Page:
Congratulations! You have successfully identified that you want to join the exciting field of dentistry and begin preparing for dental school. You will be joining a community of healthcare professionals that care about their community’s oral health and general well-being. It’s truly a rewarding career that will offer your many opportunities to grow a as a professional and as an individual.
Now that you have made this choice, it’s important that you prepare for getting into a dental school that suits your needs best.
Every dental school requires students to take a set of courses in both the sciences and humanities fields. It’s important to note that a dental school may have additional requirements and recommendations. Therefore, make sure to look at each dental school’s website and their course lists when you are registering for your classes. I would also like to add that you do not have to major in the sciences, especially biology, in order to be accepted into dental school. I completed a double major in chemistry and Hispanic Studies, which has served me very well with regards to being able to communicate with Spanish speaking patients. So expand your academic horizon and study subjects that you are personally interested in and that add an additional perspectives and skills into your life.
Required courses for most every dental school include, but are not limited to*:
English (2 semesters)
Physics (2 semesters)
Chemistry (4 semesters) including organic chemistry and general chemistry
Biochemistry (1 semester)
Biology (2 semesters)
Mathematics (2 semesters)
*Occasionally, a dental school will require courses in psychology, anatomy and physiology, and additional courses within the fields mentioned above. Make sure that you have taken all courses or are on the way to finish the courses before enrolling in dental school!
Planning for the DAT
Once you have taken all courses or you feel prepared to take the Dental Admission Test (DAT), it’s time to start preparing for the exam. The exam can be taken any time after sophomore year, depending on your college schedule, all the way to the summer you apply for dental school. I personally took the DAT the summer after my sophomore year, because I had completed most of the requirements. I would recommend taking the exam over a break period such as winter break or summer time so you can put all of your focus and efforts on studying for it.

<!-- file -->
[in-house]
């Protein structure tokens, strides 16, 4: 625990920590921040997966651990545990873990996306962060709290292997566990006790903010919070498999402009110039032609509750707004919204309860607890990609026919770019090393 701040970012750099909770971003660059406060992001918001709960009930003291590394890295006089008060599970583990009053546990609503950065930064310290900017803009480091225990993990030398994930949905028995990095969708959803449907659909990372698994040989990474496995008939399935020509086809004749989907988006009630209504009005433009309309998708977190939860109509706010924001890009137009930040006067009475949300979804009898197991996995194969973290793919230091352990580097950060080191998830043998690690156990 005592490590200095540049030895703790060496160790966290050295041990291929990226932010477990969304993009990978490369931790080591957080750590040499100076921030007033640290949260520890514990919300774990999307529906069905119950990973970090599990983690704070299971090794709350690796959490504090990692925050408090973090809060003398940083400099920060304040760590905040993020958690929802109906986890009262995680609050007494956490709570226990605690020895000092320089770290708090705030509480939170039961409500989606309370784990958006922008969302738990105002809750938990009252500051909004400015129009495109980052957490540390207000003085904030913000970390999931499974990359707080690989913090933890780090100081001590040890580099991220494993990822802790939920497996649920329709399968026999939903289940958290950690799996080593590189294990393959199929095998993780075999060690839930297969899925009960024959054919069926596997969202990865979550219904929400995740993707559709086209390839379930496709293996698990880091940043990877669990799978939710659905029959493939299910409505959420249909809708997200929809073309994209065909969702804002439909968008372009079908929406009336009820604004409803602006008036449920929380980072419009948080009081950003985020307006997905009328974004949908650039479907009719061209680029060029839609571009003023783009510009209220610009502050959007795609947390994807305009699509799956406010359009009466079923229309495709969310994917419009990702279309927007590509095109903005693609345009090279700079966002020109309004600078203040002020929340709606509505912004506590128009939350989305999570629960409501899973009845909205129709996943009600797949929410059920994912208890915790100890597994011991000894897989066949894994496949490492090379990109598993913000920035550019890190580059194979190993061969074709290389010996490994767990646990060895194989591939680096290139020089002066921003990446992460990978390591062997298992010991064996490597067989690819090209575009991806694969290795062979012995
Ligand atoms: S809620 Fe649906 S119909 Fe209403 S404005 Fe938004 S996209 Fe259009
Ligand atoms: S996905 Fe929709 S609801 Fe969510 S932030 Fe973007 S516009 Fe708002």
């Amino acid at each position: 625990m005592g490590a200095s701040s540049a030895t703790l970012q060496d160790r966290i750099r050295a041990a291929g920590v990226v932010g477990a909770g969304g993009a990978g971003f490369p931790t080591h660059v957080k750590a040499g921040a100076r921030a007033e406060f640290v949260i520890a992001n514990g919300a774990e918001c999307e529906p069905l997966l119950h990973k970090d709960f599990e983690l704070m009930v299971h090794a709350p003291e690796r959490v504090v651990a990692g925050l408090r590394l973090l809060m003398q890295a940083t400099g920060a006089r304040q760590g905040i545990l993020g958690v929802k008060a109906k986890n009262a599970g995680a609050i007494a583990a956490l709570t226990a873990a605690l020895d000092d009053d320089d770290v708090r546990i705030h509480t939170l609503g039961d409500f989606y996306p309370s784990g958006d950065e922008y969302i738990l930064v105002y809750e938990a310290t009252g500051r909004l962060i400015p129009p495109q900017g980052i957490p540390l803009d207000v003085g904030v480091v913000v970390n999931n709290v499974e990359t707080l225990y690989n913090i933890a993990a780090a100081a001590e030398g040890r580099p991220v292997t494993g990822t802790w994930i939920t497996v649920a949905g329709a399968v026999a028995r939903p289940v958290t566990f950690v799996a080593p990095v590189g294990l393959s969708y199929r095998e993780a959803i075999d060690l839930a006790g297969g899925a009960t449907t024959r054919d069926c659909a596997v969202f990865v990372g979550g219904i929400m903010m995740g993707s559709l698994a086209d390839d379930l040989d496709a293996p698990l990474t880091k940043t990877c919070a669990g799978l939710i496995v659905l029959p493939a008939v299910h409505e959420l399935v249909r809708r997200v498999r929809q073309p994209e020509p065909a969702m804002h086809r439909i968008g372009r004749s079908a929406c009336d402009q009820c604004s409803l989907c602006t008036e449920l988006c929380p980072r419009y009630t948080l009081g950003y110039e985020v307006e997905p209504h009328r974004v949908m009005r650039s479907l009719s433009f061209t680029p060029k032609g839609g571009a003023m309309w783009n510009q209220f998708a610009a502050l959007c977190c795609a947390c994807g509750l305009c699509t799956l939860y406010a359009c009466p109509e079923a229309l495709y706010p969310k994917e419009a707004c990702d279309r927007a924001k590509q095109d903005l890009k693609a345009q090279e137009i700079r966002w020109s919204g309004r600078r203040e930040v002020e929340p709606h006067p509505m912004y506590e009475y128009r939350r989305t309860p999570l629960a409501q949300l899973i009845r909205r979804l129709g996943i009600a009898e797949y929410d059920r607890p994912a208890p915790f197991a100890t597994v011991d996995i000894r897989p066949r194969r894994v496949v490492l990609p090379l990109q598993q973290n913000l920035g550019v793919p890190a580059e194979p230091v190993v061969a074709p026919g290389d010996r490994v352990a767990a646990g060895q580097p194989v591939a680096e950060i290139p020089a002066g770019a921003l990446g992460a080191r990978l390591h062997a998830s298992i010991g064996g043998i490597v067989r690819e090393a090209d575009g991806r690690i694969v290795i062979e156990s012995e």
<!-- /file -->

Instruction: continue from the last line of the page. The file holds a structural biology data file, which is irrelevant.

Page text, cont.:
There are many resources for scoring well on the DAT. These resources include online websites, individual tutoring, and prep books. Determine your study skills and identify how you best learn before embarking on this journey to prepare for the DAT. It’s always possible to take the DAT more than once, but as long as you prepare well, this should not be necessary.
The DAT exam includes a survey of natural sciences (general chemistry, organic chemistry, and biology), reading comprehension, perceptual ability test, and quantitative reasoning. Each section is timed so it’s important to practice time management on top of your academic knowledge.
Always remain positive and encouraged on this path and remember that you are preparing for a career that will transform you and your patients’ lives.
Aida is originally from Isfahan, Iran, but moved to Chicago at the age of 12 with her family. She has lived in multiple cities and countries, and really enjoys immersing herself into new environments and cultures. She graduated Magna Cum Laude from Hamilton College with a B.A. in Chemistry and Hispanic Studies. She received many recognitions in both of her majors, including invitations to Phi Beta Kappa and Phi Sigma Iota societies, Chemistry Awards from American Chemical Society, and scholarships for studying abroad in Madrid, Spain. Aida really enjoys the sciences and languages and therefore she has chosen to pursue a degree in dentistry at Harvard School of Dental Medicine.
Are you interested in working with Aida on your dental school application work?
Want to read more on the graduate admissions process?